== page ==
Also conversant with Chinese, Said said he wrote in Malay and English simultaneously because he had time and wanted not to "trouble translators". However, he also said the second book, like the first, would be translated into Chinese.

"Good translator will need to empathise with the passion and feelings of the writer, and they are difficult to find," observed the multilingual Malay public intellectual.

According to Said, he learnt the Chinese language from fellow political detainees in Singapore in 1960s, like Lim Guan Teik, and in return, he taught them Malay.

Lim is now the president of the influential Associated Chinese Chambers of Commerce and Industry of Malaysia (ACCCIM) who publicly opposed the MCA takeover of Nanyang Siang Pau and China Press in 2001.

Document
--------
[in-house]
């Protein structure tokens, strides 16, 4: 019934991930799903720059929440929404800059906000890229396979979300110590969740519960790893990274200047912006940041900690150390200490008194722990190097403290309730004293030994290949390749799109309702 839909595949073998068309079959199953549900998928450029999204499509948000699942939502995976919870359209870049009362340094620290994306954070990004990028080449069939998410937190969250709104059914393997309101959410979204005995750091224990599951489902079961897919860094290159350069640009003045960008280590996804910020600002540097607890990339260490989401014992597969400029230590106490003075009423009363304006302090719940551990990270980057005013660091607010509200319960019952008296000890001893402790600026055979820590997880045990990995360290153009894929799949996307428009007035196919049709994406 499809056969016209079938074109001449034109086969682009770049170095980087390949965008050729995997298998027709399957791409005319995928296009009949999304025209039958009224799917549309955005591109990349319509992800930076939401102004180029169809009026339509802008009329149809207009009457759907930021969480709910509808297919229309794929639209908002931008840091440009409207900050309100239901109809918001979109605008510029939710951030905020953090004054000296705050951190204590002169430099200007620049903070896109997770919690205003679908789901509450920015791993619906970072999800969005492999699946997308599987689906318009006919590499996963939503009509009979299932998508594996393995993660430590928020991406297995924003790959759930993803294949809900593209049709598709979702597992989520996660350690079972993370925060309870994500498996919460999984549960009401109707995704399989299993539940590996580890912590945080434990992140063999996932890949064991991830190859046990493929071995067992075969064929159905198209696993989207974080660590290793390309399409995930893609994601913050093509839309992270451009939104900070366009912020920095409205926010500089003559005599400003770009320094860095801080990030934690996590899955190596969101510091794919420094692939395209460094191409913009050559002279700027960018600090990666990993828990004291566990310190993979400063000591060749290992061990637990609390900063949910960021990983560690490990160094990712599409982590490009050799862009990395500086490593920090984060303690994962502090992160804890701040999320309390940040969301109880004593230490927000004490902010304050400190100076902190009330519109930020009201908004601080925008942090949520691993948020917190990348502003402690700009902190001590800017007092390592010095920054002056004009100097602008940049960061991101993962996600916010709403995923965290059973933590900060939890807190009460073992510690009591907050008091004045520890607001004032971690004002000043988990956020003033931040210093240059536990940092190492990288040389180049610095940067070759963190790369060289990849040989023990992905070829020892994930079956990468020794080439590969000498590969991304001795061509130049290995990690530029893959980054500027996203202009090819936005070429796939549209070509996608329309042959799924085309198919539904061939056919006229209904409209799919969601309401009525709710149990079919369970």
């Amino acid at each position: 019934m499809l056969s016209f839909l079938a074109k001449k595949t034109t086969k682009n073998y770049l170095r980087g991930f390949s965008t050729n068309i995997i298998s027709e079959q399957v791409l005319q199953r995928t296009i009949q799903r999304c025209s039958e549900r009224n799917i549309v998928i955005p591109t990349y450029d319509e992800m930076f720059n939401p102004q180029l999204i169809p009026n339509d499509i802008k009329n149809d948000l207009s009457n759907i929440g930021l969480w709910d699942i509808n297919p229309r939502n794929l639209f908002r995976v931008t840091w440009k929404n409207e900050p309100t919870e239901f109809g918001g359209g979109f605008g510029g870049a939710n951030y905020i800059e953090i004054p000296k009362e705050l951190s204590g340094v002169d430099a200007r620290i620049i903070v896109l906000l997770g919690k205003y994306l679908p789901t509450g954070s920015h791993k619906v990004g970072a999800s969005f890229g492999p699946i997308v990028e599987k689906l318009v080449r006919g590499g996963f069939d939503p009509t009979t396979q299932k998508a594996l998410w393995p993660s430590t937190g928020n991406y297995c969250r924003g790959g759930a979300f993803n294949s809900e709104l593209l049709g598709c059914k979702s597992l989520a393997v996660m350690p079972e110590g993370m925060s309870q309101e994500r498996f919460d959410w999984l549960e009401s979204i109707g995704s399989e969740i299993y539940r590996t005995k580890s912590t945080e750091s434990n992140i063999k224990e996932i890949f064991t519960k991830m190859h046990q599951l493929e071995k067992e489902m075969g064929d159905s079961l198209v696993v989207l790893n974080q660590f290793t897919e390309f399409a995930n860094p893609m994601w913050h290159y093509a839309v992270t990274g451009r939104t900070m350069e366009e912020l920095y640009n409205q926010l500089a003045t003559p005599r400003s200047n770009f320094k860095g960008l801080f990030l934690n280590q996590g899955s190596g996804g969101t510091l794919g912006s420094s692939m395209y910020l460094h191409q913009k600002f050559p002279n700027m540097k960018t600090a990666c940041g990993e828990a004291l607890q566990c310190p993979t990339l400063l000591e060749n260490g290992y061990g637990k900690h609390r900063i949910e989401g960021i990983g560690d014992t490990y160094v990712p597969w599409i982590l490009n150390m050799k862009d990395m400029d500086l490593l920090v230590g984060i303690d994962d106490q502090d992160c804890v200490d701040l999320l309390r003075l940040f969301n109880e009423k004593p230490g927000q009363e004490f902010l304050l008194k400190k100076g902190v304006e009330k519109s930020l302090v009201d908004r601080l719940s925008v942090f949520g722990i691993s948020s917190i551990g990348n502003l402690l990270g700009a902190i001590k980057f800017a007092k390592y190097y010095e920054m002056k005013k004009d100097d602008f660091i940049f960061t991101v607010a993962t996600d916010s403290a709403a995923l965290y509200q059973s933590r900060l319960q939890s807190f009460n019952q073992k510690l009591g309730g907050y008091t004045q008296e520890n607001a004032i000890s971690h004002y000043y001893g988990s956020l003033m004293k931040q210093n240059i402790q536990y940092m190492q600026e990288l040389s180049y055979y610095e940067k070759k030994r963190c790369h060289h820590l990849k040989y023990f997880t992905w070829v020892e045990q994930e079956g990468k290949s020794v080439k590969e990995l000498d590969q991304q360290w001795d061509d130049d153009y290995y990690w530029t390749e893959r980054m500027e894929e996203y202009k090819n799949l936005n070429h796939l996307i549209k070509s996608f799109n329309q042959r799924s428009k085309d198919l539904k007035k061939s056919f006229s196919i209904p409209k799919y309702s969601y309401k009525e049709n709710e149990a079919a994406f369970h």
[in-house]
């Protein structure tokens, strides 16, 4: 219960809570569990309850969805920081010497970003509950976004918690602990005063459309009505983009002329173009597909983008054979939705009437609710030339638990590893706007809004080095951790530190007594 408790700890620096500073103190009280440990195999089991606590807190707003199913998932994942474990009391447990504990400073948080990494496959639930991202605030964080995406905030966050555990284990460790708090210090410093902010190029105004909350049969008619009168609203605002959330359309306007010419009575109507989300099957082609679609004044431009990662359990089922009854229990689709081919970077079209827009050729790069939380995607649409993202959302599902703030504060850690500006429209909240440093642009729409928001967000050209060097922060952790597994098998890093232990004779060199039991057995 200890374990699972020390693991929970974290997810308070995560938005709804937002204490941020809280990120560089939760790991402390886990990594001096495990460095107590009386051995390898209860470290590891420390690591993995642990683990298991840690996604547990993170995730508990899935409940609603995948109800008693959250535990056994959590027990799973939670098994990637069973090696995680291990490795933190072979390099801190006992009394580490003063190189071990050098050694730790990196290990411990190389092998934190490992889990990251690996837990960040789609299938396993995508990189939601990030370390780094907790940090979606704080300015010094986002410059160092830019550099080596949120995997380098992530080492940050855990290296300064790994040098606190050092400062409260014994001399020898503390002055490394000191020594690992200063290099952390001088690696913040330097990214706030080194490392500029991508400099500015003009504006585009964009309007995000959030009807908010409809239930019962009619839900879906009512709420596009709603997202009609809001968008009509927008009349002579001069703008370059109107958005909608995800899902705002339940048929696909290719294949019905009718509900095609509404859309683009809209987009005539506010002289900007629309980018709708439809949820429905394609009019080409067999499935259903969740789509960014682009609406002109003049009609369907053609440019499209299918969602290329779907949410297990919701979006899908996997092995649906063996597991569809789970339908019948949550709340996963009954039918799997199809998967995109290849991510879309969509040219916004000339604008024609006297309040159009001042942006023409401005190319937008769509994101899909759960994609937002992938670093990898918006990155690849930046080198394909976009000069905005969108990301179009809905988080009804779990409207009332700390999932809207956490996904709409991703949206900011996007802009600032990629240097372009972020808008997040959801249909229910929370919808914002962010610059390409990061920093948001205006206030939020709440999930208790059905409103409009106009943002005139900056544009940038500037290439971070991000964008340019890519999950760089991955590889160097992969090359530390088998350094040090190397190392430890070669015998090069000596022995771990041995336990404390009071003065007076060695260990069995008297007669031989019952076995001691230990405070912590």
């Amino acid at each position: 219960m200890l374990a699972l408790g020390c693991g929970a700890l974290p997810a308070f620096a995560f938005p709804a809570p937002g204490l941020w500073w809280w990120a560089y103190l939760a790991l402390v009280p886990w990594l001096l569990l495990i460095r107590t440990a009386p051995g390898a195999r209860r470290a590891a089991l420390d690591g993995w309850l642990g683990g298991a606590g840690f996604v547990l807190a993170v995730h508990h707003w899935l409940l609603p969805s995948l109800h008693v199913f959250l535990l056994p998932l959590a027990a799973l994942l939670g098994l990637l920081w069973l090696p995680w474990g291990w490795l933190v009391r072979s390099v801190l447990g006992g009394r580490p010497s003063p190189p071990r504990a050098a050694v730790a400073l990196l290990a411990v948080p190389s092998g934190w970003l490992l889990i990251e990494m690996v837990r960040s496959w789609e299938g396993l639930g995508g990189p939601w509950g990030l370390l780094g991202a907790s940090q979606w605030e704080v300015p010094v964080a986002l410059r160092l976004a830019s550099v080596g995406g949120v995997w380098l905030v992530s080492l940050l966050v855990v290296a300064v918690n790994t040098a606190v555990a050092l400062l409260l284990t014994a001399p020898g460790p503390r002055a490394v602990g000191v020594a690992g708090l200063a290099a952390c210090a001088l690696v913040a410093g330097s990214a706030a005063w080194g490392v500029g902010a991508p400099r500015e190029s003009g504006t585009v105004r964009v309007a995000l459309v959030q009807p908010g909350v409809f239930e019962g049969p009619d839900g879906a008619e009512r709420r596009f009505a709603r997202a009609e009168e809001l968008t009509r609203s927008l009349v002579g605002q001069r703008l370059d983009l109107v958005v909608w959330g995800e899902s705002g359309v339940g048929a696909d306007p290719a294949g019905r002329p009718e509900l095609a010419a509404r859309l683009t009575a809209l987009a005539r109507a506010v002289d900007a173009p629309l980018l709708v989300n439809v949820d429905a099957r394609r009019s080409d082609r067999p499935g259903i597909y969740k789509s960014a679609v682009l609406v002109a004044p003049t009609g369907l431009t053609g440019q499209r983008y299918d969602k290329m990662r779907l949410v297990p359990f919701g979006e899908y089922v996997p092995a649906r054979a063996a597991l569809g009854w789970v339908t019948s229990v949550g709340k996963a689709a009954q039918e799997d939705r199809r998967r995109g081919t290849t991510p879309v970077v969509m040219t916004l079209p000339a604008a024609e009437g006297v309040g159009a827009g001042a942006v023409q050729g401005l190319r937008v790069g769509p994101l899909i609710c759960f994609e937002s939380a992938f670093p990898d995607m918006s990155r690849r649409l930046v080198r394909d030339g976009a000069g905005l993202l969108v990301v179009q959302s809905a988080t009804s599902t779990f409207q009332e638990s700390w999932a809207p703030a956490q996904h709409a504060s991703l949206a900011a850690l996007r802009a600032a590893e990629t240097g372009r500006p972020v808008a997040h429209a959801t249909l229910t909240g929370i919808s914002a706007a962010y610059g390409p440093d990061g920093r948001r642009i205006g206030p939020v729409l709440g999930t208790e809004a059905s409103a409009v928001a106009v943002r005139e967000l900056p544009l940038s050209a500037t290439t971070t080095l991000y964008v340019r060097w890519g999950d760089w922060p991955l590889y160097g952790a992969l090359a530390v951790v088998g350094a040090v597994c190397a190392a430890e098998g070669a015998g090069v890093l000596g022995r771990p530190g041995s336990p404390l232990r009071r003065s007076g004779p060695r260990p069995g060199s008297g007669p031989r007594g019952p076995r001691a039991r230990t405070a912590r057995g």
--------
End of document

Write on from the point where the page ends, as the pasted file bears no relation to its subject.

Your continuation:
Ex-top editor re-lives days in detention

James Wong Wing On     Published     Updated     0 comments

The second part of the memoirs of former Utusan Melayu editor-in-chief Said Zahari will be published in Bahasa Malaysia, Chinese and English.

It is believed that the publication will be launched by former premier Dr Mahathir Mohamad in Kuala Lumpur soon.

The first part, Dalam Ribuan Mimpi Gelisah: Memoir Said Zahari, was translated into two other languages in 2001, with the English title being Dark Clouds at Dawn.

Singapore-born Said, now 77, was among the longest detained political prisoners of the Lee Kuan Yew government.

On Feb 2, 1962, he was held under the Preservation of Public Security Ordinance based on allegations that he was a communist and an agent of Indonesia. It was in the wake of a controversial strike he had organised among Utusan journalists against the takeover by Umno.